Have Permission! .,
- The Carolina" football team will
play in the Orange Bowl next
year and has the conference's per
mission, something neither Mary
land nor Clemson were able to do.
The Tar Heels will plav Miami
University Novermber 29 in the
Orange Bowl. Miami is the only
new-comer to the 10-game . Caro
lina schedule. The Tar Heels will
play home games with Texas,
State, Wake Forest, Virginia, and
- South Carolina was. originally
left off the 1952 schedule but the
Gamecocks were added when
Maryland, originally on the sche
dule, was ruled out of conference
play, for accepting a Sugar Bowl
bid contrary to conference vote.
September 27 Texas, here.'
October 4 - Georgia, away;
11 State, here; 18 Wake Forest,
here; 25 Notre Dame, away.
November 1 Tennessee, away;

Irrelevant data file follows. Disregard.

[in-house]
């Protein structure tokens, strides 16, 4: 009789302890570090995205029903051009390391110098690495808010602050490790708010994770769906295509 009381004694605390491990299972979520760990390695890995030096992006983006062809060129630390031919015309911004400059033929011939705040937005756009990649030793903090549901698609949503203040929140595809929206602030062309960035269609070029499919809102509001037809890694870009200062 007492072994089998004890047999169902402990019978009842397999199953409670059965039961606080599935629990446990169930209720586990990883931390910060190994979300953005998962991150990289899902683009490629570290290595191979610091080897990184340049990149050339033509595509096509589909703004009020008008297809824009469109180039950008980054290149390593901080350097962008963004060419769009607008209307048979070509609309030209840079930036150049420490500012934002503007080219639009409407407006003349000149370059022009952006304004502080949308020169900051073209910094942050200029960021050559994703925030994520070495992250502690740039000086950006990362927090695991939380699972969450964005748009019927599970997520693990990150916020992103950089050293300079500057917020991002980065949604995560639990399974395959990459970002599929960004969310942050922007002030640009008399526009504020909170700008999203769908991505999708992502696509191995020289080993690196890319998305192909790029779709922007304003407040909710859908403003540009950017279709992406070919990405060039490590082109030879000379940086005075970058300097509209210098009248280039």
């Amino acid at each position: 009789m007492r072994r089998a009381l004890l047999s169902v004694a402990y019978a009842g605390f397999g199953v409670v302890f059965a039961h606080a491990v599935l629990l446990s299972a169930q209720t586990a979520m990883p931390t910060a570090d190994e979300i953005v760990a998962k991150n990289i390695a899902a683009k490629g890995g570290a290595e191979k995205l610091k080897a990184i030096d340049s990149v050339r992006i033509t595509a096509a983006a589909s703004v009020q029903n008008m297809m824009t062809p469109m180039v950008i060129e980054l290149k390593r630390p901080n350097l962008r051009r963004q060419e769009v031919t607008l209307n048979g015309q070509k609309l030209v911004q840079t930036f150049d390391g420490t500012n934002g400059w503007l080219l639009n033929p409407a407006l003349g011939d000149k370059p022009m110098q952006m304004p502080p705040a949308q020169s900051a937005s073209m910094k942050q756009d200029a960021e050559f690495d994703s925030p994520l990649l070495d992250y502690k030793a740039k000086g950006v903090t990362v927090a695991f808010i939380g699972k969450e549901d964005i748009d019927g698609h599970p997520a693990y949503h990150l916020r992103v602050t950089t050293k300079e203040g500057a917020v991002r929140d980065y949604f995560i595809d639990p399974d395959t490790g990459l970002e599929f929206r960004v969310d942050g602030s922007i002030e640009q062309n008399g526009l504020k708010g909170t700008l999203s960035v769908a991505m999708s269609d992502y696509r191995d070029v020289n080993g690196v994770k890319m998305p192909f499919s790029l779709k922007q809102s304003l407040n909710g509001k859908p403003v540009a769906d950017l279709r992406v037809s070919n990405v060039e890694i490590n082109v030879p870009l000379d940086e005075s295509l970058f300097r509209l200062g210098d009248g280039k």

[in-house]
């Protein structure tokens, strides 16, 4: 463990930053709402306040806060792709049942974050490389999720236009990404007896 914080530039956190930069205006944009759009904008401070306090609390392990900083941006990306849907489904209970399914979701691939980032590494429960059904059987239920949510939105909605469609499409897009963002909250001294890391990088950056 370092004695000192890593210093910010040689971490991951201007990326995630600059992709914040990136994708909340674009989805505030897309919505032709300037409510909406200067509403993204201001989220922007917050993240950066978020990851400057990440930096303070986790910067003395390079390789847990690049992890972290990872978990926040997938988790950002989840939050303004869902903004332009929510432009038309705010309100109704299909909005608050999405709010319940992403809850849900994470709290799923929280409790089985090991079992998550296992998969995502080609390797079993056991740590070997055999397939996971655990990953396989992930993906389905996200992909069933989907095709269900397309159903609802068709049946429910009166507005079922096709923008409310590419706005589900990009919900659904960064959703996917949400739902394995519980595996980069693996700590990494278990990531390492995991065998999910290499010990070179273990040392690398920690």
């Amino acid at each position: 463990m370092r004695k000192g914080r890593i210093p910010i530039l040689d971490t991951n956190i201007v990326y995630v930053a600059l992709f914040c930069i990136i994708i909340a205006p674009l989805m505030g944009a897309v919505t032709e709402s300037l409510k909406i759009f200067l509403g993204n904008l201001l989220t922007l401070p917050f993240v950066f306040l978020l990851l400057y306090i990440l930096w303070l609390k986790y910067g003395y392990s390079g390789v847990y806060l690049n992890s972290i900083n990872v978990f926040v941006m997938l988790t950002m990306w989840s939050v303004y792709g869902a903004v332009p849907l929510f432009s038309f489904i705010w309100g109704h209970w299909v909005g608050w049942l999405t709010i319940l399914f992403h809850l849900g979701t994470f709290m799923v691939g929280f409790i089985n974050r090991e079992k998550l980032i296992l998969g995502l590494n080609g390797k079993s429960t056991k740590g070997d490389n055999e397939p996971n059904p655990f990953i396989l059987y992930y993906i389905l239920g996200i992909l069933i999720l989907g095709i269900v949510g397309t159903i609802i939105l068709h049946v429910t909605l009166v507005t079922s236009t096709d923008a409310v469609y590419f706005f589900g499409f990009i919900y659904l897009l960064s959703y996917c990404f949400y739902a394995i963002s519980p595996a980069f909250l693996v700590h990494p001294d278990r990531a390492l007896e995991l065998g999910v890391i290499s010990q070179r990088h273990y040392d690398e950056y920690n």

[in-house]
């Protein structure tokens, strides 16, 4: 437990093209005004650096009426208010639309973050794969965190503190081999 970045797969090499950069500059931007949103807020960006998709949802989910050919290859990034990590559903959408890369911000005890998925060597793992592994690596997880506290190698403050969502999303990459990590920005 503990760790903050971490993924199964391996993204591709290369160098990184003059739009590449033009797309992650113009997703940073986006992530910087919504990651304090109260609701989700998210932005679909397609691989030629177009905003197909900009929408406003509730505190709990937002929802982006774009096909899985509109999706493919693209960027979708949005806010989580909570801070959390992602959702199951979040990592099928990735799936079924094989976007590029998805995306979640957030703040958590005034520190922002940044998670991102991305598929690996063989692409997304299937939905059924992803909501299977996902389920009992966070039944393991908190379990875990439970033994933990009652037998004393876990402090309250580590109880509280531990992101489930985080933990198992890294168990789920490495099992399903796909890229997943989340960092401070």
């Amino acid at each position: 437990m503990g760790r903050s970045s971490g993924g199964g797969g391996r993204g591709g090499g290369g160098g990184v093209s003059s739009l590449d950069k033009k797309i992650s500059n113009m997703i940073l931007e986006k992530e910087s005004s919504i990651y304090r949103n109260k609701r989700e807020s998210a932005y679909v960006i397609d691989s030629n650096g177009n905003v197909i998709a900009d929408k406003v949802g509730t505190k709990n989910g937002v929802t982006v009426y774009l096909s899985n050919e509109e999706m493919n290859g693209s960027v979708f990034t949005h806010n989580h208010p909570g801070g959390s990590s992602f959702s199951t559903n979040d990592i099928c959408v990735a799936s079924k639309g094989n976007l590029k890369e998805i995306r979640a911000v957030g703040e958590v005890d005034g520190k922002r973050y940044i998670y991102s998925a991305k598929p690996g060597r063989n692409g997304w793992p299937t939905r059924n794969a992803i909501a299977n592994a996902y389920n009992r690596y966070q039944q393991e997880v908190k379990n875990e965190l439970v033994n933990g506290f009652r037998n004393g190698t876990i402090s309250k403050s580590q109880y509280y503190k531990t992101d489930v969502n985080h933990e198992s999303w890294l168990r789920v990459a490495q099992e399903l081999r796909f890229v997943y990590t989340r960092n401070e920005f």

8 Virginia, here; 15, South Caro
lina, away; 22 Duke, here, 29
Miami, away. - -
More Sports on Page 6
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Team entries for basketball and
table tennis will close Friday. All
entries should be turned in to the
Intramural office, Room 315,
Woollen Gym. -
The basketball officials clinic
will be held today at 4 P.M. in
room 301-B, Woollen Gym.
Any student interested in re
jfereving , : intramural ba-lcetball
CHINESE & AMERICAN
; Open DaRy 1 1-9:45
Sunday 12-9:45 . ;
l!3 IT. Parrish Si.. Durham
1 rs p"-s r""in ri jfs.
7 If4 In n
ft )) J. 'V, ); ,SJ) 1 I
...,1. . . .,,,.-,. , mwirr . i. - ,
I N T S . . . 27c
HALF GAL... 82c
FOUR DIFFERENT FLAVORS ICE CREAM
REGULAR 40c VALUE
IF PAID FOR VITH A SILVER DOLLAR,
ONLY ... 25c